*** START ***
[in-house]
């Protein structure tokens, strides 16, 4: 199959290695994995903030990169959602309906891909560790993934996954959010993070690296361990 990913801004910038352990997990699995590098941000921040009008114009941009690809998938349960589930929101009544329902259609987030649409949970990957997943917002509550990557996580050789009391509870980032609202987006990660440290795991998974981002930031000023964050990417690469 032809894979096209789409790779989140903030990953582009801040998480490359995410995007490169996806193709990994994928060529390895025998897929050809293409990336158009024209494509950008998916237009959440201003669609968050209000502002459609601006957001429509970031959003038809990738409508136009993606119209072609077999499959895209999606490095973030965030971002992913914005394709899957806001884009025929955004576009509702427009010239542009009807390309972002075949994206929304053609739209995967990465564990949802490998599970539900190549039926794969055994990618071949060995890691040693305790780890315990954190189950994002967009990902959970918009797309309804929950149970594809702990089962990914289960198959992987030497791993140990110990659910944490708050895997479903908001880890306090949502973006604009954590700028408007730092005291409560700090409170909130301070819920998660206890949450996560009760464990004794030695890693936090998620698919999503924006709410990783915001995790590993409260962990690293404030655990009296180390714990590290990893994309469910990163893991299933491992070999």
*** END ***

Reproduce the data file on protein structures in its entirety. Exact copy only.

[in-house]
């Protein structure tokens, strides 16, 4: 199959290695994995903030990169959602309906891909560790993934996954959010993070690296361990 990913801004910038352990997990699995590098941000921040009008114009941009690809998938349960589930929101009544329902259609987030649409949970990957997943917002509550990557996580050789009391509870980032609202987006990660440290795991998974981002930031000023964050990417690469 032809894979096209789409790779989140903030990953582009801040998480490359995410995007490169996806193709990994994928060529390895025998897929050809293409990336158009024209494509950008998916237009959440201003669609968050209000502002459609601006957001429509970031959003038809990738409508136009993606119209072609077999499959895209999606490095973030965030971002992913914005394709899957806001884009025929955004576009509702427009010239542009009807390309972002075949994206929304053609739209995967990465564990949802490998599970539900190549039926794969055994990618071949060995890691040693305790780890315990954190189950994002967009990902959970918009797309309804929950149970594809702990089962990914289960198959992987030497791993140990110990659910944490708050895997479903908001880890306090949502973006604009954590700028408007730092005291409560700090409170909130301070819920998660206890949450996560009760464990004794030695890693936090998620698919999503924006709410990783915001995790590993409260962990690293404030655990009296180390714990590290990893994309469910990163893991299933491992070999």